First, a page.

Organization

How to Handle a Pack Rat Partner

A friend recently asked how to handle her husband’s pack rat tendencies. This is a wonderful guy, but he has a hard time parting with things, particularly memorabilia and old books. I saw the loot, and I agreed it was quite a lot. Unless you find yourself in a dire situation (see #3 below), I would never recommend cleaning out someone’s things without their knowledge. It is unfair and a recipe for hurt feelings. However, I understand the frustration you feel living with their mess. Here are my suggestions for how to tackle a situation like this:

1. Set a size limit. Allow him to keep only what fits in a certain size or number of containers. This permits a reasonable amount of junk to stay while still drastically reducing the stockpile. Don’t criticize or micromanage what he wants to keep—let him decide. The photo above still has far too many containers for my taste, but at least it is neatly sorted and stored.

2. Garage sale profits are all his. If your partner has things that are of potential value, have a garage sale (or craigslist them) and tell him he can buy whatever indulgent thing he wants with the money (as long as it isn’t more clutter!). A new driver or perhaps a bottle of Pappy might provide just the right encouragement. Set a time limit on this, though—that the sale has to be completed within X weeks (or then you get to choose how to spend the money!)

3. Give negative notice. Sometimes there are desperate situations where one person refuses to cull their belongings—to the detriment of the family. In these extreme cases, I would suggest taking a page from your attorney’s book and give negative notice. This means you say something like “whatever is not cleaned out in X weeks will go to goodwill. If there is anything you want to keep, pull it out and organize it before then.” This will be a tough one to pull off peacefully, and I don’t recommend it lightly, but if someone won’t budge, it might be the only option left.

A final note: Be sure your partner has an area in the home that is all his own and he can keep however he pleases. Everyone needs at least a small place that is hassle free. Above all, choose an ideal time to discuss this and try to be as kind as possible. And … good luck!!

The First Step in Getting Organized

We all know this to be true but so often it is overlooked: Yes, people can become unorganized but usually it is merely a symptom of  having too much stuff. If we all only owned one spoon, one pillow and one shirt (my dream!), what would there be to organize? We feel the need to organize because of the chaos that surrounds us. Limit your things and the organization will happen (and remain) much more easily.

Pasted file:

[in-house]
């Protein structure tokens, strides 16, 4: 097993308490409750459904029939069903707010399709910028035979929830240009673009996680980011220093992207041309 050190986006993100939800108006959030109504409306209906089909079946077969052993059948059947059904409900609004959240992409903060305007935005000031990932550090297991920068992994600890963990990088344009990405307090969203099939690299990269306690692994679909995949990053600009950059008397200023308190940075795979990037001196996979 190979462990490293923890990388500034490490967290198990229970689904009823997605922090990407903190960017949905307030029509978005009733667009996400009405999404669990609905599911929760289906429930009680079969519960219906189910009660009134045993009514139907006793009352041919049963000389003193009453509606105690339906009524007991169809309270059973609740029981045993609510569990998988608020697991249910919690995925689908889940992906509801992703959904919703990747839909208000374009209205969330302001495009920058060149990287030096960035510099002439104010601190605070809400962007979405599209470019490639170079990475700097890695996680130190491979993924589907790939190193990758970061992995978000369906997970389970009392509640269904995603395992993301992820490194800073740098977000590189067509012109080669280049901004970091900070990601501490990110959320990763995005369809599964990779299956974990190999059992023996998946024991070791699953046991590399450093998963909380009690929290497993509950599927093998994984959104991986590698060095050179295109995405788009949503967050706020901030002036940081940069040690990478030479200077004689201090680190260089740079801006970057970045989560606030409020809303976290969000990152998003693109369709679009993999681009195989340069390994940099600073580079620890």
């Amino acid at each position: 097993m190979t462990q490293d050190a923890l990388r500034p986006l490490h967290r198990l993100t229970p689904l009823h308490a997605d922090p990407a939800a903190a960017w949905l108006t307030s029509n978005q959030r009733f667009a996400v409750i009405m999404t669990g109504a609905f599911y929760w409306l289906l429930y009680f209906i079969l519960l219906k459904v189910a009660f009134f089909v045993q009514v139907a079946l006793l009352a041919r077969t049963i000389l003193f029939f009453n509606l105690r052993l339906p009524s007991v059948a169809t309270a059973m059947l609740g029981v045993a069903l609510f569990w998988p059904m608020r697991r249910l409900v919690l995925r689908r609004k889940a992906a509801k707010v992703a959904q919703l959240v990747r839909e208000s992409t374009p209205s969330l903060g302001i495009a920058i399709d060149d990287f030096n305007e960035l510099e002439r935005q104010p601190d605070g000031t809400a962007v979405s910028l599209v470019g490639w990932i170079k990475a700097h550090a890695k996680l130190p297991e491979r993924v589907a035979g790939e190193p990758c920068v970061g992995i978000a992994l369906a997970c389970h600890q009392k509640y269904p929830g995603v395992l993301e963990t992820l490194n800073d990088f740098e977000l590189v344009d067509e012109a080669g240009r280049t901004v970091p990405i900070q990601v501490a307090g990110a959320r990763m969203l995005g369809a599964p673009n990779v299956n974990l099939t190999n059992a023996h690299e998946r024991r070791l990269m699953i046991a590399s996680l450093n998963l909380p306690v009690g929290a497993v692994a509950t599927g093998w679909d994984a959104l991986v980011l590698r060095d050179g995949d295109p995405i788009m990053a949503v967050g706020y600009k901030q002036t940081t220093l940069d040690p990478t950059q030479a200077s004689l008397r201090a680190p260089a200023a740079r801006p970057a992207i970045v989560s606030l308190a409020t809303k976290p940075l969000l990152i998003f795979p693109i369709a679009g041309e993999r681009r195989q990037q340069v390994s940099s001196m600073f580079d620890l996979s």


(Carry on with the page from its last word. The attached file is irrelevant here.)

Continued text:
Of course this is easier said than done. All kinds of methods are suggested for how to declutter your possessions, but for me, it boils down to one question: Does this bring me joy?

Does it bring you joy 3

Sure, we can rationalize the joy to be found in any item, but if we work hard at being honest with ourselves, this is a wonderful test for whether something should remain in our lives.

Joy can come in many forms: a sauce pan that helps you cook for your family. A step ladder that helps your reach up high. A blouse because you feel beautiful in it. A hand-me-down sofa because that is where your family gathers to read books or cuddle. We all have to make concessions. Everything doesn’t have to be perfect to be beautiful or bring you joy in your eyes. This is about parting with the many things crowding our days and our minds that we don’t need, and finding a more peaceful, joyful life.

Shopping Step 1

Do I really need this? 3

This is a tough question, right? Really, we can justify anything if we try hard enough. The key is to get into the habit of really, truly asking ourselves this question. This is my first step in evaluating anything I bring into our lives (free clutter is just as bad as clutter you paid for!).

My mother was an incredible role model for this growing up. She rarely purchased anything, usually explaining it by saying “It is neat/cute/cool, but I don’t need it.” And just like that, she’d walk away from the purchase. I had a very hard time understanding her mindset. My mother would never describe herself as an intentional minimalist … it just came very naturally to her.

I have been very organized since I was a young child, but it wasn’t until my mid 20’s that I made effort to minimize my life. And boy did that change things. More room to breathe, more space to relax, more time (because there is less to clean) and not to mention more money in my pocketbook. And it is contagious. The more I decluttered, the more I wanted to get rid of.

This concept works best when applied to things before they come into your life. Once something is already in your house, it takes a slightly different method of deciding whether or not to keep it. We’ll get to that soon.